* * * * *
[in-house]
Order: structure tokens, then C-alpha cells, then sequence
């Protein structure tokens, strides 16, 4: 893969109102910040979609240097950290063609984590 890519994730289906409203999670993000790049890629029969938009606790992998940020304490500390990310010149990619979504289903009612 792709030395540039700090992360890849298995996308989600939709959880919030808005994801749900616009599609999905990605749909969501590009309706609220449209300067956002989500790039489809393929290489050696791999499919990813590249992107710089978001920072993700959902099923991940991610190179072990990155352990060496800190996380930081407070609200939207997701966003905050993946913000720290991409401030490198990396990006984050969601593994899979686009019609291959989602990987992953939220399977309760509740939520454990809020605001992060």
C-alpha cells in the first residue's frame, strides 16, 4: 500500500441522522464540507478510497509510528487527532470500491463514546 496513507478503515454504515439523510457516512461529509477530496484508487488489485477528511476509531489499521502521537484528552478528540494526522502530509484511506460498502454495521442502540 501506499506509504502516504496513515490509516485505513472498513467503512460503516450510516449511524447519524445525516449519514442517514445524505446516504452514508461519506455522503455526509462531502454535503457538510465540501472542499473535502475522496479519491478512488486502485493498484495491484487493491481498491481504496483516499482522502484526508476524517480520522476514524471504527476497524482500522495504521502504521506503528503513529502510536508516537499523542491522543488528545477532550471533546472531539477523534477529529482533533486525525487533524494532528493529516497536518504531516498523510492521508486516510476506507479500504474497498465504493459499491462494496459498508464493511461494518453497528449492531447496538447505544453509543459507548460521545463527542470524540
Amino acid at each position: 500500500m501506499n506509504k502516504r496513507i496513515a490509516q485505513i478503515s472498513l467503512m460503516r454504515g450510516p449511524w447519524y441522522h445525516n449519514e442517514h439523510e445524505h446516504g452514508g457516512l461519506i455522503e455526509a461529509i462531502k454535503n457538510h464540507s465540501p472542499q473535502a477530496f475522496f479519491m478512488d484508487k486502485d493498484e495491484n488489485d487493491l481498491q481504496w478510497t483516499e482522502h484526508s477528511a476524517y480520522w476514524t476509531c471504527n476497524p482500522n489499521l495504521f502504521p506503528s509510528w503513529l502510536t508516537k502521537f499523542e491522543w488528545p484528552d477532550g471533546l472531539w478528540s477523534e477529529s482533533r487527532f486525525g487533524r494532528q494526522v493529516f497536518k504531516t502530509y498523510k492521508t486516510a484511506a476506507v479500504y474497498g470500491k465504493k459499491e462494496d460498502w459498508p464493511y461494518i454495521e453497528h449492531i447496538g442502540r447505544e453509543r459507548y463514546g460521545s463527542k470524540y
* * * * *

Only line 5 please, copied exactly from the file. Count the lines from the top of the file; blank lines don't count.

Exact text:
Amino acid at each position: 500500500m501506499n506509504k502516504r496513507i496513515a490509516q485505513i478503515s472498513l467503512m460503516r454504515g450510516p449511524w447519524y441522522h445525516n449519514e442517514h439523510e445524505h446516504g452514508g457516512l461519506i455522503e455526509a461529509i462531502k454535503n457538510h464540507s465540501p472542499q473535502a477530496f475522496f479519491m478512488d484508487k486502485d493498484e495491484n488489485d487493491l481498491q481504496w478510497t483516499e482522502h484526508s477528511a476524517y480520522w476514524t476509531c471504527n476497524p482500522n489499521l495504521f502504521p506503528s509510528w503513529l502510536t508516537k502521537f499523542e491522543w488528545p484528552d477532550g471533546l472531539w478528540s477523534e477529529s482533533r487527532f486525525g487533524r494532528q494526522v493529516f497536518k504531516t502530509y498523510k492521508t486516510a484511506a476506507v479500504y474497498g470500491k465504493k459499491e462494496d460498502w459498508p464493511y461494518i454495521e453497528h449492531i447496538g442502540r447505544e453509543r459507548y463514546g460521545s463527542k470524540y